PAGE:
12+ Foods in Your Pantry that Can Poison You

A few years back, when I started organizing our pantry and “prepping” it, I found out that some foods we store in it can actually cause us harm.

A close friend of mine working in the food industry asked us if we have any poison in our pantry. We obviously said no, and we started laughing.

However, we were the only ones laughing, and he started schooling us, telling us how certain foods like potatoes, lima beans, and even peanuts can become poisonous under certain conditions. He told us that even apple seeds, rhubarb leaves, and many others from our pantry are poisonous, and that’s why I decided to share the things we’ve learned from him.

As you will see in this article, there are certain health hazards that can arise if people eat various plants and vegetables. Most times, this occurs because people lack knowledge about the foods they are storing for harsh times.

I can bet you anything that if you go outside right now and stop ten people to let them know that potatoes can be poisonous, most, if not all, of them will not believe you and call you a fool. In the best-case scenario, maybe one or two people will know what you’re talking about.

The following list can help you figure out if you have a hidden poison source in your pantry.

Apple seeds

Apple seeds contain cyanide. You’ve probably heard about this poison since it was used as a gas to execute prisoners back in the day. It was also the DIY poison of many housewives that decide they can no longer tolerate the company of their unfaithful husbands.

Now before you start looking funny at the apples in your pantry, you should know that the seeds in one apple or two won’t hurt you. However, there are cases of people eating apples in large quantities and eventually building up a toxic level in their body. Even more, people used to save the seeds and make the best homemade poison there was back in the day. The lethal dose of apple seeds is between ¼ and ½ cup of seeds.

Cheery, peaches, apricots, and plum pits

Just like the seeds of an apple, the pits of cherries, peaches, and plums contain the same poison, cyanide. The bad news with these fruits is that a fatal dose for children can be as low as five pits if the seed capsule has been broken. Even more, people used to roast apricots pits back in the day to enjoy them as quick snacks, and some ended up in serious conditions after eating more than 30 such pits.

Lima beans

It was established that some foreign lima beans contain 300 mg of hydrogen cyanide per 100 grams of beans, so it’s important to know everything there is to know about the beans you are growing. As a safety measure, you should know that in the U.S., the standard set for white lima beans is 10 mg per 100 grams.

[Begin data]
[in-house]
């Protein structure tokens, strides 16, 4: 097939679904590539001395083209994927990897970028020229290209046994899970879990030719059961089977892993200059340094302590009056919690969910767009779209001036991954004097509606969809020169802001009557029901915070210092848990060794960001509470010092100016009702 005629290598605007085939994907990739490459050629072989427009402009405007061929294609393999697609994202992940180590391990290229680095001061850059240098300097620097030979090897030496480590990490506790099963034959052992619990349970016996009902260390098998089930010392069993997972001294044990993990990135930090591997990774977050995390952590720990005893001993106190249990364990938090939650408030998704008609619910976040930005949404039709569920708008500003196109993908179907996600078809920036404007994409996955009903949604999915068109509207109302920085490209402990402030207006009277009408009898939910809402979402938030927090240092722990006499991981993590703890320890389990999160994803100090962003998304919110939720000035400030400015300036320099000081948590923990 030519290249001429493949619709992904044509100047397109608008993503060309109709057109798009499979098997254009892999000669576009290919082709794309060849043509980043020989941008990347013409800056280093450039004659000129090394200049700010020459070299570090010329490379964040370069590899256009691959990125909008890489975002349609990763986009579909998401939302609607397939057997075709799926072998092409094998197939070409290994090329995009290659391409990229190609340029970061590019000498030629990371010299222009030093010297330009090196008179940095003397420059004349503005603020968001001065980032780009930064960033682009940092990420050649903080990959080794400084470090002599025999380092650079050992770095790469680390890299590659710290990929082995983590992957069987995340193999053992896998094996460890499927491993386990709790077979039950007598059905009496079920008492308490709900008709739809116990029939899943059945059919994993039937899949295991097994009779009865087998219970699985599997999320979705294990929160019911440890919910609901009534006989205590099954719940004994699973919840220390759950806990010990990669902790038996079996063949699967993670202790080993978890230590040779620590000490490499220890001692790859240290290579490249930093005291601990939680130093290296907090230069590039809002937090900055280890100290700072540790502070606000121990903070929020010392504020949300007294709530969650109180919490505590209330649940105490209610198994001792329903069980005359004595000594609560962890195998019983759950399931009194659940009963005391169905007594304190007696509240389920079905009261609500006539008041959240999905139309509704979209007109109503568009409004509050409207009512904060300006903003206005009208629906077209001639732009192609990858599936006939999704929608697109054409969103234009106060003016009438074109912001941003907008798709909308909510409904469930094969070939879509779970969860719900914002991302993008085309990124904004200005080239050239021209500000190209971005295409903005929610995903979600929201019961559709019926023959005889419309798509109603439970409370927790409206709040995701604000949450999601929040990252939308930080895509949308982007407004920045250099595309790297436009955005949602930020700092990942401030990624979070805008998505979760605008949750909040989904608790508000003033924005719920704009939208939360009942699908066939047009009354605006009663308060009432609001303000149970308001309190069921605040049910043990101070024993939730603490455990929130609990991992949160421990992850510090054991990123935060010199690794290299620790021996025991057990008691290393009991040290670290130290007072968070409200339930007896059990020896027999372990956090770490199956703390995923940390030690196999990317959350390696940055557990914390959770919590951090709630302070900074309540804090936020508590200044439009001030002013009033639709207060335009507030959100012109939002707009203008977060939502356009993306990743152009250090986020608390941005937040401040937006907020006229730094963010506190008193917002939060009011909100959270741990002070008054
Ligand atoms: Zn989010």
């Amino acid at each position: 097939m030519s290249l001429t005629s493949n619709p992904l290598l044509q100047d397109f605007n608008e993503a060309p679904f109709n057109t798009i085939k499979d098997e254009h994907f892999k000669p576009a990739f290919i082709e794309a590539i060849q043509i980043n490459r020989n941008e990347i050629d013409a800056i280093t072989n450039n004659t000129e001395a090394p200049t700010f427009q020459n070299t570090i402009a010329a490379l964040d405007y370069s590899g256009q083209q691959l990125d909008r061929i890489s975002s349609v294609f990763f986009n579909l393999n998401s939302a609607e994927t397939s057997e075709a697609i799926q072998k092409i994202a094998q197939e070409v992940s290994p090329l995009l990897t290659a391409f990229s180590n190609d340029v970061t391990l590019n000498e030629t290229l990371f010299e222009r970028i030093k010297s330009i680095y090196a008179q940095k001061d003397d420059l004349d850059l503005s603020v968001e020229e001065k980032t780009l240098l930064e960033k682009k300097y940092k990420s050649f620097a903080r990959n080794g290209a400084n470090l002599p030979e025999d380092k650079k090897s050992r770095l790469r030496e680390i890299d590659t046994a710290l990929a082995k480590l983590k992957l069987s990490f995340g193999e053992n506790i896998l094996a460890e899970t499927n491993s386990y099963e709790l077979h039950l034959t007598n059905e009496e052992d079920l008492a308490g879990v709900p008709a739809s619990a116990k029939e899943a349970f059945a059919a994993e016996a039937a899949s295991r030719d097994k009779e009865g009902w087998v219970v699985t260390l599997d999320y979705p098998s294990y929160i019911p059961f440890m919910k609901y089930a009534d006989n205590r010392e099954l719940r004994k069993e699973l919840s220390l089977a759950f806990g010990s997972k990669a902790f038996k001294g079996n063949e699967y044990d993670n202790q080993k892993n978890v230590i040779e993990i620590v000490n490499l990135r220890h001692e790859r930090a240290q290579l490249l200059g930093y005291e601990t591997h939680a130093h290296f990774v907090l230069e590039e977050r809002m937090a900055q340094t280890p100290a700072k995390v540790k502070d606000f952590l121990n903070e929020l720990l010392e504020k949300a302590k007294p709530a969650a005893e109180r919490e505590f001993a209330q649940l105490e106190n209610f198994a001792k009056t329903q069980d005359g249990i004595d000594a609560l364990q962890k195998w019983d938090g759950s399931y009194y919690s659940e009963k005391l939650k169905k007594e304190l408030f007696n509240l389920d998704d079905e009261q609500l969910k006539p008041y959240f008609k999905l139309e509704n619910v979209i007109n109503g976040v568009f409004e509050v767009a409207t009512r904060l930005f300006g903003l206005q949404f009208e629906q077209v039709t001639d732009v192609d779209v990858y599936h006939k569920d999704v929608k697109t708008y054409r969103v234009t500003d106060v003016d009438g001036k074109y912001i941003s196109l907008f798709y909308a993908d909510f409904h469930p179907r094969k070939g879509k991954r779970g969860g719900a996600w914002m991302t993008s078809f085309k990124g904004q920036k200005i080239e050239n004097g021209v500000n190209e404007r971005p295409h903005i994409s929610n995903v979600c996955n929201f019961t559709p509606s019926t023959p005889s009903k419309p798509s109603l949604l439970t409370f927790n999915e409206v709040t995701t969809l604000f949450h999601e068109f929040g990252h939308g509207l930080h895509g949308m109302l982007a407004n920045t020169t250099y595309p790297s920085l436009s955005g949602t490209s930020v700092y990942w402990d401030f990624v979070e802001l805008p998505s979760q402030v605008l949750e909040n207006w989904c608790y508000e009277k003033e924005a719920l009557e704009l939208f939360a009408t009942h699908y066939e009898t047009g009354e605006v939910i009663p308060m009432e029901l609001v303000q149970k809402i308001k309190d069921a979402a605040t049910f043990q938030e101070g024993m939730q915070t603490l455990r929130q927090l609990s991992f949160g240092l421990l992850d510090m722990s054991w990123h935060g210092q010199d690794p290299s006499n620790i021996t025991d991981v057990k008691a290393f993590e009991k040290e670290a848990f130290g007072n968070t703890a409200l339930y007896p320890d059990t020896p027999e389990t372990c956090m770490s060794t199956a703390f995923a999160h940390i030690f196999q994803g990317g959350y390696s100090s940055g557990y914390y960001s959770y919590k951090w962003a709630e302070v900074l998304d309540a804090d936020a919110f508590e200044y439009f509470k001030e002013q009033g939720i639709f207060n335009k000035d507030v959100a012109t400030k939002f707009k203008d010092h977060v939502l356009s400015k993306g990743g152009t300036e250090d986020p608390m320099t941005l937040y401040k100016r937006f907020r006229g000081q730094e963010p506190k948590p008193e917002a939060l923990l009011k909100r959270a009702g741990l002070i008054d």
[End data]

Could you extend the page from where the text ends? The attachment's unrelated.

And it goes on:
Potatoes were the cause of death for many people throughout history. As a general characteristic, potatoes contain glycoalkaloid poison called solanine, which is highly poisonous.

Solanine concentrates under the skin of sunburned and spoiled potatoes, turning them green. It also forms in potato sprouts, and you’ve probably heard about it. If that’s the case, you should also know that you need peel suspect potatoes to the depth of the green part and boil them. Boiling leaches out the solanine, and it can be discarded with the water because heat alone will not destroy this poison.


The same glycoalkaloid poison (solanine) can be found in tomatoes. The leaves, stems, and shoots of the plant are very toxic, and there were cases recorded of children ending up in the ER after accidentally ingesting these parts. Although the plant is poisonous, the ripened fruit (yes, tomatoes are fruits) can always be eaten safely. 


Another plant in the same solanum family is the eggplant. It is known that the leaves, stems, and flowers contain the same Solanaceae alkaloids, and the raw fruit may also have certain solanine content. To always be on the safe side, never eat the fruits raw and always pick the healthy, ripen ones if you decide to cook eggplants. 


A diet that includes onions in large amounts or as the sole ingredient of the diet over a couple of weeks can cause severe health problems. There have been reported deaths in cattle which ate large amounts of onions. The toxic principle is thought to be an alkaloid that causes severe anemia in man, as well as digestive disturbances and/or stomach upset.


The raw young shoots of asparagus are known to cause dermatitis, and some people develop nasty allergic reactions when touching them. Even more, the red berries of asparagus are known to cause poisoning in farm animals and unattended children. The young ones should be taught to stay away from these berries even though they may look inviting.


My family eats tapioca, and I’ve learned about the hazard of cassava poisoning from a young age. The dried root of cassava, which is used for tapioca, may contain cyanide. Cassava varieties are often categorized as either sweet or bitter, signifying the absence or presence of toxic levels of cyanogenic glucosides, respectively.